Sunday, August 23, 2015

Conquering Mt. Fuji

Fuji-san in the distance
Yes...I've heard it's hard. Yes...I've heard I will lose toenails. Yes...I heard it will be cold at the top. I've heard it described as "the worst experience of my life", "the hardest thing I've ever done", "the most painful thing I've ever experienced".  I've also heard that viewing the sunrise from the top is one of the most amazing things ever seen. I've also heard that getting to the top is such an accomplishment that I will cry tears of pride.

I listened to friends. I took advice from strangers. We prepared as best as we could. And, we started our journey to the top of the tallest mountain in Japan.

Tuesday afternoon we dropped the kids off with our friends and made our way to Outdoor Rec to borrow a few things: 2 backpacks, 2 headlamps, 2 rain pants, 1 raincoat, boots. All of that was about $48 for 48 hour rental. Then, by about 3:30 we hit the road to Camp Fuji (USMC training center at the base of Mt Fuji). 

About halfway there we decided to stop at a rest area and get a few snacks. What we found...a vending machine that spits out a hot meal...fries and chicken!! The fries tasted like microwaved fries. The chicken was so yummy!!

Once at The Mountain View Inn at Camp Fuji we found the food court and got our dinner. Then, Kris gave me a tour of the base. When Kris was stationed at Camp Hansen in Okinawa, they would come to Camp Fuji for training. I saw the barracks he stayed in. Also saw the plot of grass where he and a few buddies were sent outside to sleep because they made their squad leader mad. :) Then, we made our way back to our (non-air conditioned) room where we settled in and suffered through AFN programming and listened to the artillery being exploded near us, sometimes even shaking the building we were in. I fell asleep shortly after Taps was played and then awake by 0530 (early enough that I was able to read half of a book). After Reveille at 0600 and the U.S. And Japanese national anthems at 0800, Kris was up. We got our stuff together and made our way to Gotemba Station to catch the bus to 5th station. 

Our view of Fuji-san from Camp Fuji
So, a little note here to those of you trying to plan a hike (more info can be found here and here and here.)  There are four hiking paths up the mountain, each starting at their own 5th Stations ~ Fujinomiya (we visited this station and did a side hike here a few months ago (Fujinomiya Day Hike); Gotemba; Yoshida, the most traveled path, the most developed path; and finally, the path we took, Subashiri. During hiking season all of the parking lots at the 5th stations are closed to traffic (unless you're a tour bus). Gotemba is the exception.

Fujikyu bus station, ticket office

For the Subashiri trailhead, we drove to the 24 hour parking garage next to the station and walked to the Fujikyu Bus ticket office. We purchased round trip tickets for 2060 yen each person and made our way to bus stop #3 to wait an hour for the bus.
Saving our spot in line at
stop #3

The trip from Gotemba train station to Subashiri 5th station took about an hour of back and forth switchbacks - an interesting drive in a big ole bus. 
Subashiri 5th Station at 2000 meters

Once at Subashiri 5th Station (1135 arrival) we decided to wait at least an hour, closer to two, so we could get accustomed to the altitude.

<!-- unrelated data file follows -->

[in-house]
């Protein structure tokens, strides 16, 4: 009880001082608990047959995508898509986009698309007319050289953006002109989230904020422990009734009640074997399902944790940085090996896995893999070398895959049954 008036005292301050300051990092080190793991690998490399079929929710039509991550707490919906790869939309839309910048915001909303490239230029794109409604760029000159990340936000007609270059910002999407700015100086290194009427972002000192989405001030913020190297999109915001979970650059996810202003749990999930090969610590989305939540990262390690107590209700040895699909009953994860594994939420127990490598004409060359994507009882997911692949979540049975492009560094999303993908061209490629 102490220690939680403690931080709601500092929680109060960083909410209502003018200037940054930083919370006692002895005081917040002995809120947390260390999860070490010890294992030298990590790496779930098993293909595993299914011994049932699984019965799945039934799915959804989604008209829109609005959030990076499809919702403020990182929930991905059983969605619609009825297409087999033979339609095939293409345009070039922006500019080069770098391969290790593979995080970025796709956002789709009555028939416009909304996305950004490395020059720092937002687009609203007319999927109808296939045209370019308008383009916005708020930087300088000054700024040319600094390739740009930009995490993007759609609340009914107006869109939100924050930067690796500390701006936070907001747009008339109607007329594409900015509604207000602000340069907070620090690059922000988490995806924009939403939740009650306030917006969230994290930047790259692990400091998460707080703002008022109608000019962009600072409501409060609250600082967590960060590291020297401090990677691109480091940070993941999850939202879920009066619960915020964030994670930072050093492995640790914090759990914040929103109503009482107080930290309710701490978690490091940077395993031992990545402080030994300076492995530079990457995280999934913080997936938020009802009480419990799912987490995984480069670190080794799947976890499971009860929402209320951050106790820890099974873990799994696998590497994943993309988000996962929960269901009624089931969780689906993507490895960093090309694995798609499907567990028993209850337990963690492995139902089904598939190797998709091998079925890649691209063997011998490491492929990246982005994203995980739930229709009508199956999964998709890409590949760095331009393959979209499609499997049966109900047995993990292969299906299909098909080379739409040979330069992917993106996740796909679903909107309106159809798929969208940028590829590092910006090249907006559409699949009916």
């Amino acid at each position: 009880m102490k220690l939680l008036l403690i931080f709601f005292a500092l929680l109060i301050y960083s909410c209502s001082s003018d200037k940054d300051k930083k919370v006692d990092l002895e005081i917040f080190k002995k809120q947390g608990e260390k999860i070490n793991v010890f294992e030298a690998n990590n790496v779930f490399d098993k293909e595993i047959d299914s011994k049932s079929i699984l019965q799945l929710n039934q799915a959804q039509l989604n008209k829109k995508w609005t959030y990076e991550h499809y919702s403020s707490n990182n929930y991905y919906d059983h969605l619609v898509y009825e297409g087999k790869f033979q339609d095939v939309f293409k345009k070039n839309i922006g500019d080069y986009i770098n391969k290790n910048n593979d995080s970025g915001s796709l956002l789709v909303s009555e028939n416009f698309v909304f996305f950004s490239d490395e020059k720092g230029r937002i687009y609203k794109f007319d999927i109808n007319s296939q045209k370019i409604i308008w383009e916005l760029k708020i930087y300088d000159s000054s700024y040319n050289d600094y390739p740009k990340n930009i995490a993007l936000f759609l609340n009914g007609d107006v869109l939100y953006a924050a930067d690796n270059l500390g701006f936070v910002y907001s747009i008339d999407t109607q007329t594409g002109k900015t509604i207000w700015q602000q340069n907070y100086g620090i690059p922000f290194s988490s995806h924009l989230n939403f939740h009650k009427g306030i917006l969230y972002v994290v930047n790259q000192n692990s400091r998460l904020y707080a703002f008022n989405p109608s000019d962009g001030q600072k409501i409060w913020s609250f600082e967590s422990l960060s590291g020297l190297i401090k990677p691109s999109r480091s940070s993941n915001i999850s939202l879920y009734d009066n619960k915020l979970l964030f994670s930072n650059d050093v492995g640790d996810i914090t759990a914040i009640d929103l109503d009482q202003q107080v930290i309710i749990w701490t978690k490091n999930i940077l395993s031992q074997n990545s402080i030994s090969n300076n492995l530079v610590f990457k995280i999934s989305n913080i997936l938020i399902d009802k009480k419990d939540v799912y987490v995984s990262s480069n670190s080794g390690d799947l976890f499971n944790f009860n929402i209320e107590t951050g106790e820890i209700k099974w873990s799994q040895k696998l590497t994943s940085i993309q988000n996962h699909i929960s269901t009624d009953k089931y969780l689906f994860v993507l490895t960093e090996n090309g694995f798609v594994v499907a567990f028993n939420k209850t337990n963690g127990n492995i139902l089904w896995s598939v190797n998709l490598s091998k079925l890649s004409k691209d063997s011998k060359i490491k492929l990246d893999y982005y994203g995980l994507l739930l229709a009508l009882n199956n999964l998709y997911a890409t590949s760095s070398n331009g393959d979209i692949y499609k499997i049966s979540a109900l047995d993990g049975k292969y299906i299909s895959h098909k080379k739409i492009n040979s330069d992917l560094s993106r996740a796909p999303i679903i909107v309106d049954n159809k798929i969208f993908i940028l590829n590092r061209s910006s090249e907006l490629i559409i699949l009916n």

Well, it was a little drizzly and kinda boring just sitting there waiting. So, after I bought my Fuji Walking stick (1000¥) and Kris ate a piece of leftover pizza, we made our way to the start of the trail.
5th Station stamp

This is where it all begins!

We gave our 1000¥ each at the donation box to help pay for trail upkeep, which, in return, we received two information books (now deformed by all the moisture we encountered) and two buttons.  The books are all in Japanese, but it looks like it explains the different trails as well as different sites around the base and up the mountain.  We got a stamp on the Subashiri Trailhead.

A few feet up the path we got a speech at the next little hut about making sure we follow the correct trail down. You see, the Subashiri trail and the Yoshida trail meet up at the 8th station, and if you take the wrong trail down you will end up at the wrong bus terminal and have a really hard time getting back where you need to go. So, Terra and Kris....follow the red trail!!!
The "Before" shot

We started our hike in t-shirts, shorts (Kris), hiking pants (Terra) and rain gear (coats and pants). We had off and on drizzle up to the 6th station. At the 6th station we took the rain pants off...shew it was hot! 

This is Komitake Shrine, where you pray for a successful climb

Now, at about 1220, we're onto the path up the mountain.  This section was a somewhat gentle climb with lots of trees.  

It was somewhere on this section of the climb that I thought it would be a good idea to find something to keep me busy on the way up.  So, I decided to start looking for the alphabet in nature.  I found two letters before my brain said, "It's hard enough for me to work with less oxygen and navigate the rocky paths, you are crazy if you think I'm going to keep looking for stupid letters!"

 Once we were out of the trees we followed the path through bushes and out into the clouds.

 This is the entrance to the 6th Station.  
Arrival: 1330  
Altitude: 2400 meters  
800 meters to the next station
4.8 km to the summit
There is a hut here to sleep in, Osada-sanso.  

At each station (well, almost each station...I'll explain that later) I had my walking stick stamped.  The man below heated his iron and then branded my stick for me, with the station name and the altitude. (Stamp on the right: Cost: 200 Yen)